Friday, March 18, 2011

Spent the Day in Matlacha

Charlotte, Janice and me at Lema Lovegrove's studio
The title of this post only makes sense if you know that the pronunciation of Matlacha is "mat-la-shay" (so it actually rhymes with "day").  OK, so it loses a bit in the translation!  Anyway, yesterday I went with some friends to the funky little town of Matlacha, one of the towns on Pine Island.  With the crazy colors and funky art, it felt like a bit of Key West in my own backyard and I can understand why Greater Pine Island calls itself "Florida's Creative Coast."  We stopped in a number of galleries, with my favorite being Lema Lovegrove's studio.  Both the gallery and the outdoor space were filled with signs saying "no photos without permission," which was pretty daunting because I really did want to take pictures everywhere I looked.  (I did furtively snap a shot of some coconuts with greetings from Pine Island that are ready to be put in the US Mail, but it didn't turn out to be "blog worthy."  Definitely more original than the standard "my XX went to Florida and all I got was this lousy tee shirt" souvenir.)  The picture at the top was taken by the woman at the shop and will give you a sense of how colorful and original Lovegrove's work is. The artist lives next door to the studio in a home that has a glass six panel door that opens onto the street.  She apparently was tired of people peering into her house so she painted the panels of the doors.  She also is apparently a big Beatles fan as a lot of the art included Beatles lyrics and pictures of the Fab Four.  Very fun.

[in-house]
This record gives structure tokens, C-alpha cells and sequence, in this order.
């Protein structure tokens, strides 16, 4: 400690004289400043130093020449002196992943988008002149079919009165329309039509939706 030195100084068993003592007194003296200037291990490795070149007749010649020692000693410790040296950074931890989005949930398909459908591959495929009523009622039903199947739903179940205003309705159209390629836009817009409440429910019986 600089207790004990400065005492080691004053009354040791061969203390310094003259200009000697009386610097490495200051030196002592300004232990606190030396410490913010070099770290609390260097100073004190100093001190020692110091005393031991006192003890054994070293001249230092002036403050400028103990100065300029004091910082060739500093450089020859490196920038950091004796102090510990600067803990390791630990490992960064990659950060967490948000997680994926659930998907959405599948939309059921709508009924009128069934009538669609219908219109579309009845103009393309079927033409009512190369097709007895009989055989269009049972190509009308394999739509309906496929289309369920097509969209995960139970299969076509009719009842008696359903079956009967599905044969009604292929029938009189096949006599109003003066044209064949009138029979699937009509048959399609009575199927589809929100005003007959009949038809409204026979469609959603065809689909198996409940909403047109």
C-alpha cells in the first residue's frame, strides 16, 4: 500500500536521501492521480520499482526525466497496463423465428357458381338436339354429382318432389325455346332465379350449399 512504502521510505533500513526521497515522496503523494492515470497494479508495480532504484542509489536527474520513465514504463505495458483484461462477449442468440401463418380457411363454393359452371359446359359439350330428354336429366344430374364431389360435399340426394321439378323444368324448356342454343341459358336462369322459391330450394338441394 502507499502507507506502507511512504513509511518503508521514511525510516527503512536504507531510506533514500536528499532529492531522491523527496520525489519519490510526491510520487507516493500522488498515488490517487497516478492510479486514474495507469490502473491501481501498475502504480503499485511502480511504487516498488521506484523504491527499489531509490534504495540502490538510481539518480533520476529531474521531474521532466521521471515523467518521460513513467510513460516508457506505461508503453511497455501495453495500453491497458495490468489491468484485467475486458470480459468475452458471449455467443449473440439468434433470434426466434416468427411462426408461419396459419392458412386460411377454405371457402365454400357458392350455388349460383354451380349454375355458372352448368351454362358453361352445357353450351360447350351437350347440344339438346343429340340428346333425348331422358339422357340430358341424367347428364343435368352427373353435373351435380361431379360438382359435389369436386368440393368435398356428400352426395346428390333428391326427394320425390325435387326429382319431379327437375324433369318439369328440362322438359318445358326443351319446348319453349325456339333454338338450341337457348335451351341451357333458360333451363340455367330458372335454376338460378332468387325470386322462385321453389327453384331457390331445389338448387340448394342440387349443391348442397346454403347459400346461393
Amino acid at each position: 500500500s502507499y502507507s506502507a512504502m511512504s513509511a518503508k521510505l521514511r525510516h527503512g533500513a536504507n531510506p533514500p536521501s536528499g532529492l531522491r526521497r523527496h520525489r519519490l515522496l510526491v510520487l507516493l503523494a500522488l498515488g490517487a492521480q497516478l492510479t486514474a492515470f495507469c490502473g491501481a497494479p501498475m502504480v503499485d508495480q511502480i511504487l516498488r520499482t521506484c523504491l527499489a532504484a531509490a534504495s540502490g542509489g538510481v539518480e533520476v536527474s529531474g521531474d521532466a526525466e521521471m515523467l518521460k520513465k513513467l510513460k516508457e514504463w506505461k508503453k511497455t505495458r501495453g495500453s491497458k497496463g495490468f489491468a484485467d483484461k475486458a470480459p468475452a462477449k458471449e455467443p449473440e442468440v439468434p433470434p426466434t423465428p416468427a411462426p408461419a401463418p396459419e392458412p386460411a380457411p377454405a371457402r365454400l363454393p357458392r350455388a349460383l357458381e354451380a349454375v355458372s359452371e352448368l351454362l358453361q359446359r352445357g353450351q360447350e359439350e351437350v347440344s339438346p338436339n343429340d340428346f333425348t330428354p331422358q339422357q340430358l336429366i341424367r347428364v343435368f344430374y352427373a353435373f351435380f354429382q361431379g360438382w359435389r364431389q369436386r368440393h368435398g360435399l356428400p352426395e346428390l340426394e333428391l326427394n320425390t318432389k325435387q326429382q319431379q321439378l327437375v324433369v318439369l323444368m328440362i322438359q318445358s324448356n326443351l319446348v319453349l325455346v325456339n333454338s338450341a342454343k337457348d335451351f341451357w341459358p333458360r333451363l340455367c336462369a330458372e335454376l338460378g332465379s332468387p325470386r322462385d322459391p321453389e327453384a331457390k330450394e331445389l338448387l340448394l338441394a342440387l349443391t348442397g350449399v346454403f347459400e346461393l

Almost every shop had something eye catching to look at, even if it didn't inspire us to open our wallets.   One gallery had these paper mache hanging fish that were quite crazy and reminded me of some of the art at the gallery downstairs from the LeHave Bakery in Nova Scotia.  (The fish are so unique they're hard to forget!  I should have taken a look at the artist's name to see if it was the same person or if there are two people who're doing the same type of work.  Perhaps there is a reason for the "no photos" sign at the Lovegrove Gallery.)

The buildings that housed the shops and galleries in Matlacha are these fun wooden houses painted bright colors.  I heard one proprietor telling a customer that the houses were originally "cracker houses," meaning that they were owned in the day by cowboys.  (I learned that they were called "crackers" because of the cracking sound made by their whips.  I have always wondered about the derivation of that term and now I know!)   I also learned that the word "Matlacha" is from the language of the Calusa Indians and that it means something like "water to the chin."  Apparently at low tide the waters in Matlacha are only a few inches deep.  When combined with some great birding, this makes Matlacha a favorite destination of kayakers.  Matlacha also hosts the annual Southwest Florida Blues Festival, which is already on my calendar for next year.  So many fun things to do, so little time! 

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